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I don't watch Game of Thrones, but if we were ever gonna get a Birthright revival, it would've been when that show was at its height. Wizards dithered and procrastinated, and now that its popularity has utterly imploded, that's probably it.
Which is a crying shame. Birthright might've been marred by many of the questionable design decisions of its day, but it was also a fine setting and a revival, using modern rules and modern design principles, could've been something special.
Now, admittedly, Birthright isn't for everyone. You need a table comfortable not only with quests and adventures, but with "downtime" spent upkeeping and ruling the land, diplomacy and politics. If even one player is just here to bust some heads, it doesn't work as well, and while theoretically a party doesn't ever need to settle down and run their own country, what's the point then?
But, to my knowledge, no other version of D&D ever went this hard into sociopolitical, military, and economic realism. Diverse, human ethnic groups with unique mechanics, smartly-written non-human races with well-developed cultures that actually feel different than humans, and one of my favorite takes on monsters in D&D, harkening back to mythology, where each one is a unique, singular, powerful creature, and the ruler of a strange domain at that. Most of them are as well-written as any [[Tabletop Game/Ravenloft Darklord]], and so much less well-known!
I also appreciate that things like magic and religion wouldn't be treated with this level of thought and care until Eberron, with "realm magic" representing large-scale spells that can impact an entire domain, and creating a scarce resource for fiefs to compete over.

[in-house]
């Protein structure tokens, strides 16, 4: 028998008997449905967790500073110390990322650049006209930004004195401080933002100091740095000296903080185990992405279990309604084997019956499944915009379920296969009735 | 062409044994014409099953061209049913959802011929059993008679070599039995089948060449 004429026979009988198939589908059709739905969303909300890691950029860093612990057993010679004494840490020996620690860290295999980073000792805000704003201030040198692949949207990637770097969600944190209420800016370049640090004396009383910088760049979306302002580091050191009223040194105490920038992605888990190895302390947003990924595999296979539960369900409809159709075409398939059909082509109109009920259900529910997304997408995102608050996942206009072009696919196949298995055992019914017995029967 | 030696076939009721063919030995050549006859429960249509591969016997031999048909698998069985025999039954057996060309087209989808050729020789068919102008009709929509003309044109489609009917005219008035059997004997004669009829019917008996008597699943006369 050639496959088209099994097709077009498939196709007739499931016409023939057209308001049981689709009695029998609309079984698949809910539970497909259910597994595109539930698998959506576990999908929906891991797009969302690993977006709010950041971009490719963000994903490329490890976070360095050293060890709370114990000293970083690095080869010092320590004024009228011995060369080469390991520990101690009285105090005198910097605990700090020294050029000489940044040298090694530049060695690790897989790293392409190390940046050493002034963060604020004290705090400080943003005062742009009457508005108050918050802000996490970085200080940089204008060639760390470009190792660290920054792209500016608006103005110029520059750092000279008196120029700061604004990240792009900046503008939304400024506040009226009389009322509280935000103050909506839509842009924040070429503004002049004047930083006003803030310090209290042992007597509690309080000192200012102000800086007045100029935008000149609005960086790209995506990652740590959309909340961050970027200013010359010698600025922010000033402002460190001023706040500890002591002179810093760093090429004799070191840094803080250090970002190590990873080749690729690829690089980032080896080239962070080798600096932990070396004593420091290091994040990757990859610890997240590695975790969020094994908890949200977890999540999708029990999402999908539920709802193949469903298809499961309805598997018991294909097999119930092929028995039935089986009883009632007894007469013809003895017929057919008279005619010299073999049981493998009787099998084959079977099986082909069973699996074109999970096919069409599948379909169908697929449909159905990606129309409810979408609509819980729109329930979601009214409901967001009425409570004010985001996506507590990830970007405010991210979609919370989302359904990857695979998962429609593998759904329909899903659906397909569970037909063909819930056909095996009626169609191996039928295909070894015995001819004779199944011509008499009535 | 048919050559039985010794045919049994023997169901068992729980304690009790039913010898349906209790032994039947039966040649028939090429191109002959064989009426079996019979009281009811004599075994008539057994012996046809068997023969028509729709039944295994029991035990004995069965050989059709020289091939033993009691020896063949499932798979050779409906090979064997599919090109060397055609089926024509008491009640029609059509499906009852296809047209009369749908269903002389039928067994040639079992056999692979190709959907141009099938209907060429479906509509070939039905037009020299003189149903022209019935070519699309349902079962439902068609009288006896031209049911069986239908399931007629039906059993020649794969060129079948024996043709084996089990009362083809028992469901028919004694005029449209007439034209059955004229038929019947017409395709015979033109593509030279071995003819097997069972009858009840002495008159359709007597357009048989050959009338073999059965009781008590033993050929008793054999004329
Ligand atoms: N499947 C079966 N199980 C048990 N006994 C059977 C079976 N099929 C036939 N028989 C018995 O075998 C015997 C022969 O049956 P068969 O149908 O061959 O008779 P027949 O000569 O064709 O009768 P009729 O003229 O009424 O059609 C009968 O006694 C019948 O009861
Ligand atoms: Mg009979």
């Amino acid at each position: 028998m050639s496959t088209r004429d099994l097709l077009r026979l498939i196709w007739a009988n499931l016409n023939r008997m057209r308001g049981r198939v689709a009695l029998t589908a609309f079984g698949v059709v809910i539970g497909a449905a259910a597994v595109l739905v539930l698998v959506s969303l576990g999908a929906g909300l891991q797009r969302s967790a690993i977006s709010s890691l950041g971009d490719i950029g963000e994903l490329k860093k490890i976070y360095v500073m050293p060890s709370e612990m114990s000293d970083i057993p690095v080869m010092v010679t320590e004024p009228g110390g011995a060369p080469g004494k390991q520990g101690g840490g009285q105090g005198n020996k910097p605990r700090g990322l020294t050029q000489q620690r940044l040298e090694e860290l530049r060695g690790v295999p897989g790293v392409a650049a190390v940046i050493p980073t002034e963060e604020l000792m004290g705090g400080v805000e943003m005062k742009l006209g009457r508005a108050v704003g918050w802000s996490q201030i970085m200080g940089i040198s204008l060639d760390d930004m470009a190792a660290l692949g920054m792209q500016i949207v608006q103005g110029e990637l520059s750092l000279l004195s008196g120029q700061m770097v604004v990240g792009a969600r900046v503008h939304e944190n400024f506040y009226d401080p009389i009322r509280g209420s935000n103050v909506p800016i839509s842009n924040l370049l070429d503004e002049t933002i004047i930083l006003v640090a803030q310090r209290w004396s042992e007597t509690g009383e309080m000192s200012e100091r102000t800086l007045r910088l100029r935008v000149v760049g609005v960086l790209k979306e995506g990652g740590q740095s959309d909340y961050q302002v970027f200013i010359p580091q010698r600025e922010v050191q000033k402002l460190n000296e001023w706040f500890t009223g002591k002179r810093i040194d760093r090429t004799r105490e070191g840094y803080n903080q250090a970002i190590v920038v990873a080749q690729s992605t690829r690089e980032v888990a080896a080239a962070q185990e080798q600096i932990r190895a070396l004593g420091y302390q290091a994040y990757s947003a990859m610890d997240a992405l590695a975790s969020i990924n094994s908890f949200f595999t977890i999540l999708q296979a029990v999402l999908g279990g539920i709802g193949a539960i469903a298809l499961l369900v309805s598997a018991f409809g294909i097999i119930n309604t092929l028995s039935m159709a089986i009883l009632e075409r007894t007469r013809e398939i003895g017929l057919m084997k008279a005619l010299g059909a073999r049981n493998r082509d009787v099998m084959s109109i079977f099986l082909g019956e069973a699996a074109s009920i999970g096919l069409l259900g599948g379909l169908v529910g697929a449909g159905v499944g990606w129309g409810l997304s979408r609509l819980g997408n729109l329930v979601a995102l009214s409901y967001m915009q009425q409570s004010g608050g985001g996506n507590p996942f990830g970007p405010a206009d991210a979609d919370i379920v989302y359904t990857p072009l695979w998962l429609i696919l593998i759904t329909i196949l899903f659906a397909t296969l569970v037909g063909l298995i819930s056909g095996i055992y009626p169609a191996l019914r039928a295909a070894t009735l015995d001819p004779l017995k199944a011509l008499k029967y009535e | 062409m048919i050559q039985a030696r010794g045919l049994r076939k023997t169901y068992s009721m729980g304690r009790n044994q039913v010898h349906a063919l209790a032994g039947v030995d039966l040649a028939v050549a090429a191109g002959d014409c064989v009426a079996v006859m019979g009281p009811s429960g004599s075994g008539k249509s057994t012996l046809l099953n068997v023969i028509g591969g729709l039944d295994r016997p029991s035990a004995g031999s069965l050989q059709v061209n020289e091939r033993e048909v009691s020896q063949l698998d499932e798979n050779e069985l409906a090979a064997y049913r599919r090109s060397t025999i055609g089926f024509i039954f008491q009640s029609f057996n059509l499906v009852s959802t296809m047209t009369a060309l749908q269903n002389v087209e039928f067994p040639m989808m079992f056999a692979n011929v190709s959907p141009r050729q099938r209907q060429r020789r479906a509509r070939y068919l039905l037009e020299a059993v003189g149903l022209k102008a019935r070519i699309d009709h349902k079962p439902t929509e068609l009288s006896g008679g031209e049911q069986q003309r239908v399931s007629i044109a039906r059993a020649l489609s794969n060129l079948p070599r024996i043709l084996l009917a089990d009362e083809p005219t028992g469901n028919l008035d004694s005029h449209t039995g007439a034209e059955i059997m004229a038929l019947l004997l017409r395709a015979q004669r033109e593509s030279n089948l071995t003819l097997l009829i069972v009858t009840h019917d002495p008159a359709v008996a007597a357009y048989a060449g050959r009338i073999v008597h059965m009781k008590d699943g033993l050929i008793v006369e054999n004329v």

However, if I had to criticize a major element, it would be the bloodline system. It's random, luck-based, encourages a variety of anti-group behaviors, and heavily favors antagonists over players. It is one of the things that would require a major overhaul in the event that the setting ever got updated, and is a major obstacle to simply using the old books. This leaks into many of the other management mechanics, which are simply not up to modern design standards.
It would take a lot of work... but it could be done, and if Game of Thrones were still a popular mass-market sensation instead of a laughingstock, I think it would be worth it financially. And it isn't.
There've been a few fan-made rulesets, none of which can be professionally sold thanks to Wizards sitting on the license and not letting anyone else do anything with it either. Some are pretty good, though most are woefully incomplete and don't offer enough macro-level rules or antagonist statistics.
At the same time, if you ever wanted a gritty D&D setting and didn't like how drastically different Eberron was, this is probably what you were looking for. Crack it open and try to ignore the AD&D clunk. You might find more worth salvaging than you expect.
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